Gradle error: Cannot add extension with name 'sonarRunner', as there is an extension already registered with that name


(prantorbora) #1

When project B depends on project A and we invoke project A’s build from project B using the “settings.gradle” mechanism. The sonar-runner pluging fails with the following exception. Both project A and project B has the sonar-runner plugin applied.

A problem occurred evaluating script. > Cannot add extension with name ‘sonarRunner’, as there is an extension already registered with that name.

Is this a plugin bug? Since other plugins like findbug, pmd etc. works fine in similar configuration.

Thanks, PB


(Peter Niederwieser) #2

I don’t understand your setup. Please explain in detail, showing relevant code etc.

Note that the ‘sonar-runner’ plugin differs from all other code quality plugin in that it is only applied to the top-level project of the project hierarchy to be analyzed (typically the root project), not to every project. If you apply the plugin to project X, you have to be careful not to apply it to any one of its ancestors.


(prantorbora) #3

This is large enterprise setup where there are 70+ projects, with all different kinds of project types(simple java util jar, CLI, ejb, ear, war etc.) . All the projects are in flat structure as many ear/war projects pick and choose other dependent utility jars by going to something like …/my-util-jar project and building it when it needs it. Many ear projects share the common utility jar projects. In other words there is no fixed root project, as different team supporting the projects will run the build in their project which may be a utility jar project that also gets embedded into another teams ear project.

Why is sonar-runner plugin different than findbug or pmd?

Thanks, PB


(Peter Niederwieser) #4

Every Gradle build has a root project. (I’m talking about the lodical project hierarchy, not the physical directory structure.) More concrete information would help (‘settings.gradle’, is this one multi-project build or many single-project builds, show Sonar related code, etc.).

Why is sonar-runner plugin different than findbug or pmd?

Because Sonar can analyze project hierarchies as a whole, and this is usually the preferred approach. Of course you can also analyze projects individually. Assuming we are talking about a multi-project build, you’d achieve the latter by applying the plugin to each leaf project, but not to any parent project.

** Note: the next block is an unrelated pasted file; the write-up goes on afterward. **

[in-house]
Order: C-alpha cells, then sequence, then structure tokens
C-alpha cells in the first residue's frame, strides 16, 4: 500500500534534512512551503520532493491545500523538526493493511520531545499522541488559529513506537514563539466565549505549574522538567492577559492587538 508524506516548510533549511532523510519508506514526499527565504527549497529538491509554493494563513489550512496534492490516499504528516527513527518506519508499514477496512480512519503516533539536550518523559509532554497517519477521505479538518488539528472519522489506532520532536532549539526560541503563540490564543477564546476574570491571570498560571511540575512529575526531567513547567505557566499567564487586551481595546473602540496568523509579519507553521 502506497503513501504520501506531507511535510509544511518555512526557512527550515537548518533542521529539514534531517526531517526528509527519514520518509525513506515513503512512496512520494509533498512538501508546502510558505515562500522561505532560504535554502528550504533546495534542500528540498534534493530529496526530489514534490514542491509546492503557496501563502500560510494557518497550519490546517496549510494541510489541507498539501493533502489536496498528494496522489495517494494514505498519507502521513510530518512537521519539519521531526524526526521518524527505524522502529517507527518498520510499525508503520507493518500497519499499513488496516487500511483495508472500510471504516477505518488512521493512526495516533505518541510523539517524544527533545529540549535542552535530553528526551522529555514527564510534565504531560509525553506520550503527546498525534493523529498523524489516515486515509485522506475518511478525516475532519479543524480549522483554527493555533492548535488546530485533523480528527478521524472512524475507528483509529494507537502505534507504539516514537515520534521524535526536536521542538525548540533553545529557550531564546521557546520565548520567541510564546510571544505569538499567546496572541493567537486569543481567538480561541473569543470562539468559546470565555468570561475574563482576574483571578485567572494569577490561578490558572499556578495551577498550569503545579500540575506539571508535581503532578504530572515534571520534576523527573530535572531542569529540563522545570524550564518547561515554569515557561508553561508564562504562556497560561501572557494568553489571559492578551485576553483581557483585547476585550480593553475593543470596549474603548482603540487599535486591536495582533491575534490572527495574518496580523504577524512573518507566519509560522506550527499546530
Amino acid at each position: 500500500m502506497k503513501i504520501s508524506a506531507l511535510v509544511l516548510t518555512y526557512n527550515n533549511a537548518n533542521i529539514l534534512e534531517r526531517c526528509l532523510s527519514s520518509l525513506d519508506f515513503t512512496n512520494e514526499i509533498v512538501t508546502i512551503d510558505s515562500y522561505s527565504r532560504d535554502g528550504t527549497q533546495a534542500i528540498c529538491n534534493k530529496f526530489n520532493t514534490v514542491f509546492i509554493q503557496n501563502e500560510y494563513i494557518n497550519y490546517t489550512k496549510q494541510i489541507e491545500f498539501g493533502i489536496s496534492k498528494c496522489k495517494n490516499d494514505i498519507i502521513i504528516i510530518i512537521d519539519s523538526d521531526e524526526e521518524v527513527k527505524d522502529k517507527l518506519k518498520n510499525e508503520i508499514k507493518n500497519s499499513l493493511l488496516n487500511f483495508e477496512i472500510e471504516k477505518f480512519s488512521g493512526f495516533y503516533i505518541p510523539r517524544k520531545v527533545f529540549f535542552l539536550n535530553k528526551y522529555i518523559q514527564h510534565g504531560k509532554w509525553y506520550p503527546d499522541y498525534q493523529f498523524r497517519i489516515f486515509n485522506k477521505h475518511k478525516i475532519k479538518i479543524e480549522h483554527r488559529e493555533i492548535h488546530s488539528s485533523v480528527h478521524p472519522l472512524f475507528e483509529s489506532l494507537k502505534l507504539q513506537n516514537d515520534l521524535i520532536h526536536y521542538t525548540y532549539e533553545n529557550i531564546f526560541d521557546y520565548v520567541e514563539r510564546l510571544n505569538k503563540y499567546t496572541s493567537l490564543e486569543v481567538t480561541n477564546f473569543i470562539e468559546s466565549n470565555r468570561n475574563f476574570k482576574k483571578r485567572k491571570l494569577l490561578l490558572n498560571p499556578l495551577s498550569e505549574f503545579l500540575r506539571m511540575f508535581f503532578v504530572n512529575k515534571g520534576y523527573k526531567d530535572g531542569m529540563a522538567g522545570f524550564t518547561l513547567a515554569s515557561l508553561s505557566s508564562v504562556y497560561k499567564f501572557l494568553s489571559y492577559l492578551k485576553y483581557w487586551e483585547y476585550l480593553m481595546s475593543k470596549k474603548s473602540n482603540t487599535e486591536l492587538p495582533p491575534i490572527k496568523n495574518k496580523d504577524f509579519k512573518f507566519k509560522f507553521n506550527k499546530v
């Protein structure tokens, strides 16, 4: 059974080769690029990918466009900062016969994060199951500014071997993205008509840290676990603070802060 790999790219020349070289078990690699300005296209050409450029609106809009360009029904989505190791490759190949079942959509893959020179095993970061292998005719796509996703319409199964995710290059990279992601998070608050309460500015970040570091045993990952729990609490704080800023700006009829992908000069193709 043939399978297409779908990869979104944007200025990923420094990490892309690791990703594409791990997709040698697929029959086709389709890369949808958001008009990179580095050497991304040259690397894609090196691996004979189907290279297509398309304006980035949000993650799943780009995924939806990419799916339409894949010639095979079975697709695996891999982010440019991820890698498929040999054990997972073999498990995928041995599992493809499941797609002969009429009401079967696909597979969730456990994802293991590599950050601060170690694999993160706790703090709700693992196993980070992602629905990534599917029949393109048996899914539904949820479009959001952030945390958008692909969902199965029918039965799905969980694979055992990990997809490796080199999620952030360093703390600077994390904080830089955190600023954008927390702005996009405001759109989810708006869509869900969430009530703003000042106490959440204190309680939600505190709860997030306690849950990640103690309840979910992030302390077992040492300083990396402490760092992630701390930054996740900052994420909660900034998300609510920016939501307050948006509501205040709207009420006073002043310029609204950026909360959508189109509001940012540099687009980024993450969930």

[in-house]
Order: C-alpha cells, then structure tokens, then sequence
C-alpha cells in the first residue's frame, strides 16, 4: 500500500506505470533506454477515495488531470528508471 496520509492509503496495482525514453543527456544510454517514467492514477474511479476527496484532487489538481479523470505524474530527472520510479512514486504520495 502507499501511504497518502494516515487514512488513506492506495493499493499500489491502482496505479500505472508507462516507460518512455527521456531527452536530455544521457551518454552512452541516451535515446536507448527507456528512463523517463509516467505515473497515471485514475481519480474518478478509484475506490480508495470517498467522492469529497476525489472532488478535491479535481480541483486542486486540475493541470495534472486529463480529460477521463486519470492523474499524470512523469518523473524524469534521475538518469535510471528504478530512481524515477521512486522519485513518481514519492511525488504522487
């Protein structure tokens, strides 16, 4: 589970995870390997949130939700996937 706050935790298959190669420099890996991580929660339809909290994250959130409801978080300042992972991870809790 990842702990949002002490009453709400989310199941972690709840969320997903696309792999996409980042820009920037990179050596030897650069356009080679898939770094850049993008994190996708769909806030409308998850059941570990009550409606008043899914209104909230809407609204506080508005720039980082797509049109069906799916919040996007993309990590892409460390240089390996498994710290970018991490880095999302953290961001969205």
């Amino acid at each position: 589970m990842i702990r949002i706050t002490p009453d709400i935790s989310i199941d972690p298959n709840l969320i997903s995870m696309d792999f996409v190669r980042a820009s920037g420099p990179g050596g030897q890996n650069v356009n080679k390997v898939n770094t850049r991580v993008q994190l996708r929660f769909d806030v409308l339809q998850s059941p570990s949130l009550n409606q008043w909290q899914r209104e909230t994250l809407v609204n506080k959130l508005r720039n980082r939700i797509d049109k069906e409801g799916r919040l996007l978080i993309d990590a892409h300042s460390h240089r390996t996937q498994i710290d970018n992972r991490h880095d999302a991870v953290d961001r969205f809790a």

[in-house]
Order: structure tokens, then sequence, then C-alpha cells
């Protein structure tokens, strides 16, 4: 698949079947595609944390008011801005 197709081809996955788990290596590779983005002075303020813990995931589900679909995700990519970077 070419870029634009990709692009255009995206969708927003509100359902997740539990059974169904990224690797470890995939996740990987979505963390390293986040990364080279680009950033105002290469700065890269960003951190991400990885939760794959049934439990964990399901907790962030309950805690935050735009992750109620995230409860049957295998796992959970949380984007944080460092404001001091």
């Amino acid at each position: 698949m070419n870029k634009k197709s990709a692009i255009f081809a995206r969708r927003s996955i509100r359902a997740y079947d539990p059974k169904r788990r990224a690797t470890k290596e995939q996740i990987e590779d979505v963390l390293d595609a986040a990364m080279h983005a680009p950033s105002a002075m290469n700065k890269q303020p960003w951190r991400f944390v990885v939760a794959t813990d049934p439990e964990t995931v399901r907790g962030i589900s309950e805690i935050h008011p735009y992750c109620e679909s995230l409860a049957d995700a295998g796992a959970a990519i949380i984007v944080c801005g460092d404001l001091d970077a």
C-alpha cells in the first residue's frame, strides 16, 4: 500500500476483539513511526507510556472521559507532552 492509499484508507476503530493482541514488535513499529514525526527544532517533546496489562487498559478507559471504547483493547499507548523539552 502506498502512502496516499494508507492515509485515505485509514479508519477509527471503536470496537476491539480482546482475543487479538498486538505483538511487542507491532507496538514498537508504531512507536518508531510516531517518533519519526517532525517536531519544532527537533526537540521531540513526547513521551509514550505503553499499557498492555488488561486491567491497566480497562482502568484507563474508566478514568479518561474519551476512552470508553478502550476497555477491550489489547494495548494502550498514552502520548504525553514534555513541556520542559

(prantorbora) #5

is this one multi-project build or many single-project builds

It is both many are single-project build but some are multi-project builds. Some of the multi-project builds call the single-project builds.

Assuming we are talking about a multi-project build, you’d achieve the latter by applying the plugin to each leaf project

The parent projects also have code as it may be a utility jar project say B. B java util project intern builds another project …/A as it depends on A’s jar. If I don’t put sonar-runner on parent(B) what will analyze the project B’s code?

Thanks, -PB


(Peter Niederwieser) #6

Some of the multi-project builds call the single-project builds.

How?

The parent projects also have code as it may be a utility jar project say B. B java util project intern builds another project …/A as it depends on A’s jar.

I can’t parse that sentence, but if you have code in parent projects (which is never required), it’s probably best to apply ‘sonar-runner’ just to the build’s root project. As I said, that’s usually best in any case.


(prantorbora) #7

Here is a sample workarea which contains three projects viz. project-a, project-b and project-c. In my example project-b depends on project-a, similarly project-c depends on project-a. This kind of dependencies can go two/three layers deep in our real build infrastructure. Each project can be maintained by a different teams so we must be able to run build tasks in each(project-a, project-b, project-c) project folders. Team A that owns project-a wants to see their sonar analysis for their project(project-a). Similarly team B and C that owns project b and c wants to see their sonar analysis for their projects(project-b and project-c).